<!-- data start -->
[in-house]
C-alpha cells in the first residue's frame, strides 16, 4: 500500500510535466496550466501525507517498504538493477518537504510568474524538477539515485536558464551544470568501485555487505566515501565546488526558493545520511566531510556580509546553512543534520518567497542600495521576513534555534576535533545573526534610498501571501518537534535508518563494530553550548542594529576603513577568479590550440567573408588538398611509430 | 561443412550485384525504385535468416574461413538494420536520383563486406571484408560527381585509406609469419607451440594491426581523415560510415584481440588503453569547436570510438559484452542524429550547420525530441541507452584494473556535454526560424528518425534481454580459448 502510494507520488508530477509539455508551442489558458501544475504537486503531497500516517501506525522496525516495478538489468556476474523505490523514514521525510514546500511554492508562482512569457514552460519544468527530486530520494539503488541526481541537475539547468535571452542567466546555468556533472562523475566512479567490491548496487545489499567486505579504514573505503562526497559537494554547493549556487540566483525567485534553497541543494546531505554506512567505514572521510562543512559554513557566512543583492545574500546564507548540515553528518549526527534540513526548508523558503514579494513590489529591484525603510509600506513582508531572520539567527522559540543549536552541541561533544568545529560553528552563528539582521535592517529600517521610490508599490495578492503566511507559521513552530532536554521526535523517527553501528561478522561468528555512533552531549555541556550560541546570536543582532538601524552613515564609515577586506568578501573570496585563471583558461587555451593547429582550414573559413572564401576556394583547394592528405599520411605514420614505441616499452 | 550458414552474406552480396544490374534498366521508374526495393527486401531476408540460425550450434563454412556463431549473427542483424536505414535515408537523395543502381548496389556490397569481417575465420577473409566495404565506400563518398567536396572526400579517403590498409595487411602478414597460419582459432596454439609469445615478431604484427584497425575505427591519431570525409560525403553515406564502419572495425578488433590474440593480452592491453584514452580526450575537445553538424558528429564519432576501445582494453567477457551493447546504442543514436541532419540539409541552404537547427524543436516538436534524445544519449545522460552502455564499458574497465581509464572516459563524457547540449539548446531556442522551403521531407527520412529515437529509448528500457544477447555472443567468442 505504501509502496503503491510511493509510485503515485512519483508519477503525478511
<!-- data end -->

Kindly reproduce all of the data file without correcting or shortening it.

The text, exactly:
[in-house]
C-alpha cells in the first residue's frame, strides 16, 4: 500500500510535466496550466501525507517498504538493477518537504510568474524538477539515485536558464551544470568501485555487505566515501565546488526558493545520511566531510556580509546553512543534520518567497542600495521576513534555534576535533545573526534610498501571501518537534535508518563494530553550548542594529576603513577568479590550440567573408588538398611509430 | 561443412550485384525504385535468416574461413538494420536520383563486406571484408560527381585509406609469419607451440594491426581523415560510415584481440588503453569547436570510438559484452542524429550547420525530441541507452584494473556535454526560424528518425534481454580459448 502510494507520488508530477509539455508551442489558458501544475504537486503531497500516517501506525522496525516495478538489468556476474523505490523514514521525510514546500511554492508562482512569457514552460519544468527530486530520494539503488541526481541537475539547468535571452542567466546555468556533472562523475566512479567490491548496487545489499567486505579504514573505503562526497559537494554547493549556487540566483525567485534553497541543494546531505554506512567505514572521510562543512559554513557566512543583492545574500546564507548540515553528518549526527534540513526548508523558503514579494513590489529591484525603510509600506513582508531572520539567527522559540543549536552541541561533544568545529560553528552563528539582521535592517529600517521610490508599490495578492503566511507559521513552530532536554521526535523517527553501528561478522561468528555512533552531549555541556550560541546570536543582532538601524552613515564609515577586506568578501573570496585563471583558461587555451593547429582550414573559413572564401576556394583547394592528405599520411605514420614505441616499452 | 550458414552474406552480396544490374534498366521508374526495393527486401531476408540460425550450434563454412556463431549473427542483424536505414535515408537523395543502381548496389556490397569481417575465420577473409566495404565506400563518398567536396572526400579517403590498409595487411602478414597460419582459432596454439609469445615478431604484427584497425575505427591519431570525409560525403553515406564502419572495425578488433590474440593480452592491453584514452580526450575537445553538424558528429564519432576501445582494453567477457551493447546504442543514436541532419540539409541552404537547427524543436516538436534524445544519449545522460552502455564499458574497465581509464572516459563524457547540449539548446531556442522551403521531407527520412529515437529509448528500457544477447555472443567468442 505504501509502496503503491510511493509510485503515485512519483508519477503525478511